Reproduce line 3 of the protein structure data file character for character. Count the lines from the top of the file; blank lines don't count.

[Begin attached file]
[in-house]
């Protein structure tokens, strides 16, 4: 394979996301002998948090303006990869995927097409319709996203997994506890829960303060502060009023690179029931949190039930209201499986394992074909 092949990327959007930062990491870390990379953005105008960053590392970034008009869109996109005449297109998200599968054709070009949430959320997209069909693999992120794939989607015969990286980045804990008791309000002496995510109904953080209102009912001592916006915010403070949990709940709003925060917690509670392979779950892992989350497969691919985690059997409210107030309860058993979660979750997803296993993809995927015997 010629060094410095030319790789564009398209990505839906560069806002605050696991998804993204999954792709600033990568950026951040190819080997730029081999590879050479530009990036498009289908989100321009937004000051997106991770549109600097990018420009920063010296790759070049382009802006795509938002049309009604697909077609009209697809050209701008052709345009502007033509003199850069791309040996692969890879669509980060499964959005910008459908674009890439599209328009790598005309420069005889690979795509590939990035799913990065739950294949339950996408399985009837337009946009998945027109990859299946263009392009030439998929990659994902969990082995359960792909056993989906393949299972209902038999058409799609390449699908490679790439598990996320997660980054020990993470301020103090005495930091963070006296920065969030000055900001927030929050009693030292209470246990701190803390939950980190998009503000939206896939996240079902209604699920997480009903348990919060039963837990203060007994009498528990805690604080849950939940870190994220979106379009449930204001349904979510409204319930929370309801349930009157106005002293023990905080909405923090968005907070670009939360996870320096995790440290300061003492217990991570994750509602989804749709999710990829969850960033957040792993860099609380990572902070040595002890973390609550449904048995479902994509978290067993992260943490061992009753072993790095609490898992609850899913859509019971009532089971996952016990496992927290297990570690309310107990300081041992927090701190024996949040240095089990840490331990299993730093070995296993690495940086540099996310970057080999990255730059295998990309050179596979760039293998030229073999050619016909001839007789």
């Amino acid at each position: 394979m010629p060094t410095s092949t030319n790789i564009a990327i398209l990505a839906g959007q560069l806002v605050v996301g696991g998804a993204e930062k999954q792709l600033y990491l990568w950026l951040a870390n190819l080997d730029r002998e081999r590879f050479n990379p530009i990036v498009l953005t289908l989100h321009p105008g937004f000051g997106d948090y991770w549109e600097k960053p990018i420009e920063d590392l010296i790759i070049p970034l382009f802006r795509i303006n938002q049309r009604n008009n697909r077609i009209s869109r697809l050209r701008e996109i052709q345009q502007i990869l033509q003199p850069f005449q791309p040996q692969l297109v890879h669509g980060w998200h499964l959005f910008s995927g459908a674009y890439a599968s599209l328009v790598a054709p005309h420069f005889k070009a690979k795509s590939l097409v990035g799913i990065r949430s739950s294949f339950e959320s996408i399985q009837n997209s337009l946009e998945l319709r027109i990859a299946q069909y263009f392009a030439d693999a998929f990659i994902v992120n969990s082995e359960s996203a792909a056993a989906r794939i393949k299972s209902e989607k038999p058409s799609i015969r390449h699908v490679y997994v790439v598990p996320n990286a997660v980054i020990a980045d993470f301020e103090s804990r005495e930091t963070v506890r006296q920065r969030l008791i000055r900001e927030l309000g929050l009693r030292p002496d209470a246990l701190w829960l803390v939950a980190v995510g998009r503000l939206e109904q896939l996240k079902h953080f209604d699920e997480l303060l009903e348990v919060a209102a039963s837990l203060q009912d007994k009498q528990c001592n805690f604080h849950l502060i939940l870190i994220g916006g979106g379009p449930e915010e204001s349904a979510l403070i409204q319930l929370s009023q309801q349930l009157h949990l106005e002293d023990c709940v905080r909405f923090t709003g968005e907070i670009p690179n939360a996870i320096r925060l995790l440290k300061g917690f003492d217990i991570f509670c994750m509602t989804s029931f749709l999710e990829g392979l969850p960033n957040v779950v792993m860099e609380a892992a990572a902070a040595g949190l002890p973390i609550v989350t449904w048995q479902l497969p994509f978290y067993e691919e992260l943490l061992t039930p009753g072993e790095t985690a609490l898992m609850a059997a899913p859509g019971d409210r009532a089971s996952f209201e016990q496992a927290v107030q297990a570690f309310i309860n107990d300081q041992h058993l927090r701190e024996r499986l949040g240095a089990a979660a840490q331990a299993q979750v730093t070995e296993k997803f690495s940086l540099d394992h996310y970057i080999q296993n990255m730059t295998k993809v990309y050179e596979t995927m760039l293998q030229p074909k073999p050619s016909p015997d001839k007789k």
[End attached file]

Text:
């Amino acid at each position: 394979m010629p060094t410095s092949t030319n790789i564009a990327i398209l990505a839906g959007q560069l806002v605050v996301g696991g998804a993204e930062k999954q792709l600033y990491l990568w950026l951040a870390n190819l080997d730029r002998e081999r590879f050479n990379p530009i990036v498009l953005t289908l989100h321009p105008g937004f000051g997106d948090y991770w549109e600097k960053p990018i420009e920063d590392l010296i790759i070049p970034l382009f802006r795509i303006n938002q049309r009604n008009n697909r077609i009209s869109r697809l050209r701008e996109i052709q345009q502007i990869l033509q003199p850069f005449q791309p040996q692969l297109v890879h669509g980060w998200h499964l959005f910008s995927g459908a674009y890439a599968s599209l328009v790598a054709p005309h420069f005889k070009a690979k795509s590939l097409v990035g799913i990065r949430s739950s294949f339950e959320s996408i399985q009837n997209s337009l946009e998945l319709r027109i990859a299946q069909y263009f392009a030439d693999a998929f990659i994902v992120n969990s082995e359960s996203a792909a056993a989906r794939i393949k299972s209902e989607k038999p058409s799609i015969r390449h699908v490679y997994v790439v598990p996320n990286a997660v980054i020990a980045d993470f301020e103090s804990r005495e930091t963070v506890r006296q920065r969030l008791i000055r900001e927030l309000g929050l009693r030292p002496d209470a246990l701190w829960l803390v939950a980190v995510g998009r503000l939206e109904q896939l996240k079902h953080f209604d699920e997480l303060l009903e348990v919060a209102a039963s837990l203060q009912d007994k009498q528990c001592n805690f604080h849950l502060i939940l870190i994220g916006g979106g379009p449930e915010e204001s349904a979510l403070i409204q319930l929370s009023q309801q349930l009157h949990l106005e002293d023990c709940v905080r909405f923090t709003g968005e907070i670009p690179n939360a996870i320096r925060l995790l440290k300061g917690f003492d217990i991570f509670c994750m509602t989804s029931f749709l999710e990829g392979l969850p960033n957040v779950v792993m860099e609380a892992a990572a902070a040595g949190l002890p973390i609550v989350t449904w048995q479902l497969p994509f978290y067993e691919e992260l943490l061992t039930p009753g072993e790095t985690a609490l898992m609850a059997a899913p859509g019971d409210r009532a089971s996952f209201e016990q496992a927290v107030q297990a570690f309310i309860n107990d300081q041992h058993l927090r701190e024996r499986l949040g240095a089990a979660a840490q331990a299993q979750v730093t070995e296993k997803f690495s940086l540099d394992h996310y970057i080999q296993n990255m730059t295998k993809v990309y050179e596979t995927m760039l293998q030229p074909k073999p050619s016909p015997d001839k007789k």